As a security engineering leader with over twenty years of experience in the IT and security space, I’ve encountered numerous challenges in managing teams. From building corporate security and detection programs to leading Security Operations Centers, I’ve seen a fair share of dysfunction in teams. It’s important to acknowledge that team dysfunctions aren’t exclusive to a particular industry. Regardless of the sector, the problems of trust, fear of conflict, lack of commitment, avoidance of accountability, and inattention to results exist. These are the five dysfunctions Patrick Lencioni identified in his book, “The Five Dysfunctions of a Team”. These are helpful things to understand especially for new managers seeking build high-functioning, mature teams.
“Five Dysfunctions of a Team” is a captivating leadership fable. The story follows a Silicon Valley tech company’s executive team. Faced with internal strife and underperformance, they turn to their new CEO, Kathryn, for a turnaround. Through her seasoned leadership, we witness the unraveling of the team’s dysfunctions and how they conquer each one.
I can’t overstate the value this book has offered me as a leader. It has equipped me with a clear framework to address team conflicts and create a culture of trust and accountability. The dysfunctions Lencioni identifies are prevalent in many teams, regardless of the industry. As a security engineering leader, I’ve observed these dysfunctions in action. The book has given me a roadmap to help my teams navigate these challenges, creating a more harmonious and productive environment. The lessons are practical, actionable, and deeply impactful in fostering high-performance teams.
The Five Dysfunctions of a Team on Security Engineering
- Absence of Trust: This could be characterized by team members not sharing information about potential threats or vulnerabilities they’ve discovered, or introduced. They might be fearful of being blamed for failures, which could lead to a culture of secrecy instead of collaboration.
- Fear of Conflict: Team members might avoid disagreements on important issues such as prioritization of threat responses, leading to passive-aggressive behavior, back-channel conversations, or a generally hostile environment. This may also result in ineffective code reviews, if team members are unwilling to give one another feedback, those teams will introduce risk.
- Lack of Commitment: Security engineering demands fast-paced decision-making. If team members are not committed, decisions about how to respond to security threats might be delayed or disregarded, causing potential harm to the organization.
- Avoidance of Accountability: If a security breach, an outage, or even a near-miss happen, a team member who avoids responsibility could blame others or external factors, leading to a lack of learning from mistakes and continuous improvement.
- Inattention to Results: If the focus shifts from team results to individual accomplishments, then security operations could suffer. For instance, if an engineer is more interested in showcasing their expertise than in helping the team meet its goals, the overall security posture of the organization could be compromised.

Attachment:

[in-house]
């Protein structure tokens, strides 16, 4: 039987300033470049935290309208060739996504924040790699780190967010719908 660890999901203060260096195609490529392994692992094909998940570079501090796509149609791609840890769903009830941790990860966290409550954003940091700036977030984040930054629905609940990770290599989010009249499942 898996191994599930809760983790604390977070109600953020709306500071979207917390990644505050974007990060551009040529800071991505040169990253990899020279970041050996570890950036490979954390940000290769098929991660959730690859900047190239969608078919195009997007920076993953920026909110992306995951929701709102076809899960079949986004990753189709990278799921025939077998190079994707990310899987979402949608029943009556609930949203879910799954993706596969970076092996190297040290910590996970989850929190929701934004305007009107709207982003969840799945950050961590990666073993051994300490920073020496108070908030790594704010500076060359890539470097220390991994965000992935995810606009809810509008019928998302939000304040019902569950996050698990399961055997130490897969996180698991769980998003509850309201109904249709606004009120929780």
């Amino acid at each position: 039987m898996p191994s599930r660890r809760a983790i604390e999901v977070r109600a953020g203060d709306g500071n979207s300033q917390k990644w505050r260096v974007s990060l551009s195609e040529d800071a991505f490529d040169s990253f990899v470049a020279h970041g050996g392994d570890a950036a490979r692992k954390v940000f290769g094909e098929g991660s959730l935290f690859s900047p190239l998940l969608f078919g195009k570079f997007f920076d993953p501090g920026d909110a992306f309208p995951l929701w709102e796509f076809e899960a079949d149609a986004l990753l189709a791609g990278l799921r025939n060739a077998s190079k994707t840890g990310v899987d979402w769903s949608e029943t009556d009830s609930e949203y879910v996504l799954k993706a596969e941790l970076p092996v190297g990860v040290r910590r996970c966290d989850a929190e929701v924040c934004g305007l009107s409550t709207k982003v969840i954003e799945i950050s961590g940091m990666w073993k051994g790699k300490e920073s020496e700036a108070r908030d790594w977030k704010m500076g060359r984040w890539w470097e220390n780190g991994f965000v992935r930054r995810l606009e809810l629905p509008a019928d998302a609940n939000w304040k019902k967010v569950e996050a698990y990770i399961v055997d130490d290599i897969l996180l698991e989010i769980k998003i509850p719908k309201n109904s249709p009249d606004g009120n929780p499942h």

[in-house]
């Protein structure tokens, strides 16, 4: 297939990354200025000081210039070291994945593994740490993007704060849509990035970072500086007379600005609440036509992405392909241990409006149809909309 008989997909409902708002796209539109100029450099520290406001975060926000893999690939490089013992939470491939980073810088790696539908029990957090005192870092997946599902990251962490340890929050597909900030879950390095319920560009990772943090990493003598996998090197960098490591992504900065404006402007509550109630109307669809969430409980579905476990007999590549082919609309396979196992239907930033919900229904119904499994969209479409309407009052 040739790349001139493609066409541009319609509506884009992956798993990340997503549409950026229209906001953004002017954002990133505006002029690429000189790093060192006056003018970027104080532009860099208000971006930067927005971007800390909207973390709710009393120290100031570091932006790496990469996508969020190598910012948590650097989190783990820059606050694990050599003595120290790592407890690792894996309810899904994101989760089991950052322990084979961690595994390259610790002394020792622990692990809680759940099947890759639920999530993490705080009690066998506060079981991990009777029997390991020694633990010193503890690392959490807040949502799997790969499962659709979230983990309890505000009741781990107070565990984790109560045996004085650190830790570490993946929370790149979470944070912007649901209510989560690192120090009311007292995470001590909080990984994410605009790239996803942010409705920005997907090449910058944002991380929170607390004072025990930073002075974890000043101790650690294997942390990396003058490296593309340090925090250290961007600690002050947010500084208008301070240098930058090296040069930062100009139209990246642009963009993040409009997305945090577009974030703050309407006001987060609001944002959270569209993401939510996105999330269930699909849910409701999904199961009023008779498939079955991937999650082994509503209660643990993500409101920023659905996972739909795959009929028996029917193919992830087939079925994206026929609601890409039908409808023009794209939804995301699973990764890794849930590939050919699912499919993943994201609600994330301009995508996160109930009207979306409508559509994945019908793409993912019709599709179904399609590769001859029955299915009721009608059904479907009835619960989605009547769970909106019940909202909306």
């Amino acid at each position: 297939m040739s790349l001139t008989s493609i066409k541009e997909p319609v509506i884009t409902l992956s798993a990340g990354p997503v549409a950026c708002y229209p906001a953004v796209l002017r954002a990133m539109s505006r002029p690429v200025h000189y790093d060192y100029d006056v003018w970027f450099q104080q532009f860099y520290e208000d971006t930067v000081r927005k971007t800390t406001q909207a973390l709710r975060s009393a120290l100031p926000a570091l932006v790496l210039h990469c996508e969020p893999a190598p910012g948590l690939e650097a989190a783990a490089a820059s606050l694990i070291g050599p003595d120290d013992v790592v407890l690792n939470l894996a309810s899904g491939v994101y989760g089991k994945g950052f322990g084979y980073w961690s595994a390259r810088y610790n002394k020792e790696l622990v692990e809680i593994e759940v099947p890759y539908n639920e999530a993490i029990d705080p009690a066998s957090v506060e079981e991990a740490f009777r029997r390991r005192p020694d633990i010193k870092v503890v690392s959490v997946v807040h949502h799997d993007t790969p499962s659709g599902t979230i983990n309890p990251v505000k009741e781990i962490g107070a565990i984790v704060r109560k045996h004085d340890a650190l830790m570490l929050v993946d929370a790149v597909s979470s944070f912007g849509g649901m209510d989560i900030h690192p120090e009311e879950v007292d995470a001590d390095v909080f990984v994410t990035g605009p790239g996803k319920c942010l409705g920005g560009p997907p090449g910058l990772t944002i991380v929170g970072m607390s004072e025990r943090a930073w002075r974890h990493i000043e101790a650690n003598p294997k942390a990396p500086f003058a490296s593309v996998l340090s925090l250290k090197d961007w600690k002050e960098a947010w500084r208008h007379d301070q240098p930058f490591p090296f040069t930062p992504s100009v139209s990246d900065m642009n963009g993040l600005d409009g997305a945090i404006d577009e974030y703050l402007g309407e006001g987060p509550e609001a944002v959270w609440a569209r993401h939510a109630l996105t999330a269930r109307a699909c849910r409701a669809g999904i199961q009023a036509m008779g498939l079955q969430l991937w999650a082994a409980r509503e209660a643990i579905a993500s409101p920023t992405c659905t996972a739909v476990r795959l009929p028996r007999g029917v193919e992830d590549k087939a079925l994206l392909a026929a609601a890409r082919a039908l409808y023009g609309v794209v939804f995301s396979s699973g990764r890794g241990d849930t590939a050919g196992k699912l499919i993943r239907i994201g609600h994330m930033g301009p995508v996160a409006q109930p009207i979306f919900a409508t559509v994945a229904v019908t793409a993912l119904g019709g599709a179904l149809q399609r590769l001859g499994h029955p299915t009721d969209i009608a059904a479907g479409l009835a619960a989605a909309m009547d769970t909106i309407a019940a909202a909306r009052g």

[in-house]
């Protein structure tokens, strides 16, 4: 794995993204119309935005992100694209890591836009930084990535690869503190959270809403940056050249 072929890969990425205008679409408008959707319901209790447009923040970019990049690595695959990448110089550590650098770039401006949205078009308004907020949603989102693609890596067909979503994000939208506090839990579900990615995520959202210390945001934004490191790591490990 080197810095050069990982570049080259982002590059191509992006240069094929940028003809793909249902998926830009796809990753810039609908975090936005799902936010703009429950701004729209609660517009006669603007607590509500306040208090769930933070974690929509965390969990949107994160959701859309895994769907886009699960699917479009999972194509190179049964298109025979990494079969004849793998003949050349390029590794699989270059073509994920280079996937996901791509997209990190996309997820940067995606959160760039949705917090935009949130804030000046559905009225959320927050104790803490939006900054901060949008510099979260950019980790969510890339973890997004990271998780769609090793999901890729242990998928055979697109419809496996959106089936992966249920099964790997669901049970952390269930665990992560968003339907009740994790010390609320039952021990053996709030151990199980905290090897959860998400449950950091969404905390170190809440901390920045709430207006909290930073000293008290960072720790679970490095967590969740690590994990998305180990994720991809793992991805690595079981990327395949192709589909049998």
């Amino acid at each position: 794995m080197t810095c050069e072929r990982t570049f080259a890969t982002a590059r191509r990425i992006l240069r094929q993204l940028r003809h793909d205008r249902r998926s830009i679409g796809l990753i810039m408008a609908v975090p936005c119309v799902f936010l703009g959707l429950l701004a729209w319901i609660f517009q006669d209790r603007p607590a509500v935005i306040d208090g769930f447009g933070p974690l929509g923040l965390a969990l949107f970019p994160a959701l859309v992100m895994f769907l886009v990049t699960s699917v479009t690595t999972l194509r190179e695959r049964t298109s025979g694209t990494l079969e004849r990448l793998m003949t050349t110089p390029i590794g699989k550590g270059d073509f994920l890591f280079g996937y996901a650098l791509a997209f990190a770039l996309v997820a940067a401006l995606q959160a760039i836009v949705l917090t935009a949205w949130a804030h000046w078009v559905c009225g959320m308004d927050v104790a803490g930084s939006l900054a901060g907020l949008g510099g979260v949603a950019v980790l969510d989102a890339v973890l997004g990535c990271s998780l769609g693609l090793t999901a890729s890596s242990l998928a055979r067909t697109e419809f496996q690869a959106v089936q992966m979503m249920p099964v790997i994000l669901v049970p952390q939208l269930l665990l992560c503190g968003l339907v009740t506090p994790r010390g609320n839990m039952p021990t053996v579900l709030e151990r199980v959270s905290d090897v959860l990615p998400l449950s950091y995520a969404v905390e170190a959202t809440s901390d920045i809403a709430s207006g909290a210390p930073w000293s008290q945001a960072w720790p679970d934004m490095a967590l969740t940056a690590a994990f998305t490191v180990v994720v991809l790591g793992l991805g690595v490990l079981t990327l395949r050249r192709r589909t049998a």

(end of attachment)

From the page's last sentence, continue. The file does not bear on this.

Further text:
Overcoming Five Dysfunctions of a Team
- Building Trust: Create a safe environment for team members to admit mistakes and share their vulnerabilities. Regularly share feedback and encourage transparency.
- Mastering Conflict: Facilitate healthy debates, and Crucial Conversations during team meetings. Establish norms for disagreements, ensuring everyone’s voice is heard, and all ideas are considered.
- Achieving Commitment: Build consensus by including team members in decision-making processes. Ensure that all voices are heard and drive for clarity in roles, responsibilities, and the strategic goals of the team.
- Embracing Accountability: Regularly discuss team performance and progress. Encourage team members to hold each other accountable for delivering on commitments.
- Focusing on Results: Set clear team goals and consistently measure progress. Celebrate collective wins and create a sense of shared success.
To be clear, overcoming these dysfunctions is not a one-and-done exercise. Rather, it’s an ongoing process that requires vigilance, dedication, and patience from every team member. As leaders, we must stay committed to fostering an environment of trust and open communication. We need to create space for healthy conflict, ensure everyone is committed, hold each other accountable, and keep an eye on collective results. This is a continuous journey.
Furthermore, while Lencioni’s book primarily focuses on leadership teams, its principles apply to any team structure, including those in the cybersecurity world. Remember, security isn’t just about technology; it’s about people, too. When a team functions well, it’s more likely to create robust security solutions that truly safeguard an organization.
Lastly, as I reflect on my own journey as a leader, this book has served as an indispensable guide. It has provided me with invaluable insights into fostering team cohesion and productivity. Whether you’re a seasoned leader, a new manager, or an individual contributor with a desire to lead, “Five Dysfunctions of a Team” delivers a profound understanding of team dynamics. It’s a must-read for anyone aspiring to build and lead high-performing teams.